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UBC Theses and Dissertations

Legacies of the Canada Games: a critical analysis of claims Smith, Douglas A.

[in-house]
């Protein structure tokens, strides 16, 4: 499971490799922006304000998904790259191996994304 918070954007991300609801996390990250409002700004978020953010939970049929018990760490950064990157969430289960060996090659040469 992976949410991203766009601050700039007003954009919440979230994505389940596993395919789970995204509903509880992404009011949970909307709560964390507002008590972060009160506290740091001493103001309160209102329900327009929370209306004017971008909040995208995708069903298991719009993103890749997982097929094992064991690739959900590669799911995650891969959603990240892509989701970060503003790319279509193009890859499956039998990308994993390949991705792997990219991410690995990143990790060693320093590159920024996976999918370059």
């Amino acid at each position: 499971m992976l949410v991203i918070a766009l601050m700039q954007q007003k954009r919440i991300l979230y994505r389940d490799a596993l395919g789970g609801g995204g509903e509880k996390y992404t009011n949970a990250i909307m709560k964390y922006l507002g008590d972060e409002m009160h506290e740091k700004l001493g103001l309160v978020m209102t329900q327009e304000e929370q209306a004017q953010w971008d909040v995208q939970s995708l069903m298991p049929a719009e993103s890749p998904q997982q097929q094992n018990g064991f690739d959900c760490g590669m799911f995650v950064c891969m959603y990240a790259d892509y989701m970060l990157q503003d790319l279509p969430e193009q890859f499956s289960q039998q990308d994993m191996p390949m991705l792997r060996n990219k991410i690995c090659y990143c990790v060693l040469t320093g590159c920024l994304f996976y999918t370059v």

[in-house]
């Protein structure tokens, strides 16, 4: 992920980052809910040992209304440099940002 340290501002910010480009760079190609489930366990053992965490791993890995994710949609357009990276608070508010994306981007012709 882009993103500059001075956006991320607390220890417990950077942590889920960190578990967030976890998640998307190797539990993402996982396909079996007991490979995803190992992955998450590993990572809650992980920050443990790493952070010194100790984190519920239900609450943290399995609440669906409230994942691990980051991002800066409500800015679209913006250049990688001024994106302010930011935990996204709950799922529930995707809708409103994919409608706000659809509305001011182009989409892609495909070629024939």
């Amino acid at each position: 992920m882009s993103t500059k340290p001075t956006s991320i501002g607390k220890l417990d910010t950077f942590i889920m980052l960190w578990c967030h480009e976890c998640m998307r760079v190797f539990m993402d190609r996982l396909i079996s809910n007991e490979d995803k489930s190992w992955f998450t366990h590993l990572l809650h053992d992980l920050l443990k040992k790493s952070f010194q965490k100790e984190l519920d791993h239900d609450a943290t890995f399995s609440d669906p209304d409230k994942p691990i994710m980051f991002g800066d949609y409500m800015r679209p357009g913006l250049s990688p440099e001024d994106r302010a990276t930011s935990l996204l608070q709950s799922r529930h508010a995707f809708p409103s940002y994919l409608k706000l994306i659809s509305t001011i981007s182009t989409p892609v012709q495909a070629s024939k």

The Canada Games is a multi-sport Games with twenty-five years of history, having rotated to every province in Canada, and is now into its second cycle, that is, now staged in some provinces for a second time. It is a significant part of the Canadian sport system, each time involving the Federal Government, all twelve provincial and territorial governments, a civic government, over one hundred sports organizations across Canada, several large corporate enterprises and many smaller businesses, and thousands of volunteers, staff, officials, coaches, managers, and athletes. A considerable amount of concentrated effort, resources, and financial support is required to stage a Canada Games every two years. Throughout the history of the Canada Games, numerous claims of legacy have been made. Such claims are most common in reports from governments and host societies, but are also found in the literature in a variety of publications. In this study, the literature was analyzed, and it was found that claims of legacy fell into five broad categories: facilities, equipment, officials, community spirit and pride, and sport development. Evidence in support of each claim was researched. Documentation was available on facility development and equipment purchase and disbursal over a period of twenty years. Little evidence could be found in support of the other claims of a legacy. A population which fulfilled the qualifications of long-term knowledge of the Canada Games and the Canadian sport system was chosen to sample. It was recognized early that the qualified persons available may be seen to have a vested interest in the Canada Games by virtue of employment or association with organizations or governments that have directly or indirectly endorsed the Canada Games. In an effort to reduce problems of bias, persons were also interviewed or surveyed from the academic ranks, the media, civic recreation,and individuals, such as coaches and officials. The sample was divided into three groupings: those with a vested interest (VI), those with a potential vested interest (PVI), and those with no apparent vested interest (NAVI). The sample was surveyed by questionnaire or in person over a period of eighteen months. Each person was asked whether he or she agreed with each of the five claims of legacy. Respondents were encouraged to elaborate, and to also provide a rationale for each opinion. All interviews were recorded by the author as notes. The task of data analysis entailed interpretation of answers as either agreeing with, or disagreeing with, the claim of legacy. It was found that many answers could not fit either category, so a third category was used for "Yes or No" answers. Fifty-seven records were critically analyzed. It was found that the "Yes or No" answers which also were accompanied with greater elaboration yielded the best insights into the problems of legacy claims. There was fairly strong support for a claim of a legacy of facilities. Those who had reservations pointed out facilities that have fallen into disuse or that have encountered problems of operating deficits. Several persons referred to a negative legacy of building Olympic-sized swimming pools in smaller Canadian cities. A claim of a legacy of equipment was supported by some, but questioned by others. Those who supported the claim generally could cite good examples of equipment still in use for the benefit of specific sports in Canada Games host communities. Those who questioned the claim referred to the legacy as short term or a less significant legacy. A claim of a legacy of officials also yielded mixed support. Some respondents strongly agreed, but many questioned the longevity of the effect. A lack of community sport infrastructure to support officials' certification and development was noted. A claim of an improved community spirit and pride was widely supported, but little evidence beyond anecdotal reference was offered. Many felt that the claim was self-evident. A claim of a legacy of sport development was also widely supported, but the few who did question the claim wanted to know more about the meaning of the claim. Was the effect local, provincial, or national in scope? Is it a cause and effect relationship? What part of the sport system has seen development because of the Canada Games? The responses were multiple and varied. The study concluded that legacy claims were made in too general a manner, with proponents of the Canada Games often using legacy claims as a rationale for continued funding and support. Legacy claims need to made more specific with particular reference to a specific item and the group benefitting from the legacy. In addition, since little evidence exists in support of such claims, it would be in the interest of those with ongoing responsibility for the Canada Games to undertake studies which measure the potential legacy effect in several areas. Finally, it was noted that those who write and speak about the Canada Games should be more careful using the legacies argument because generalized claims can be misleading and, at times, lack meaning.

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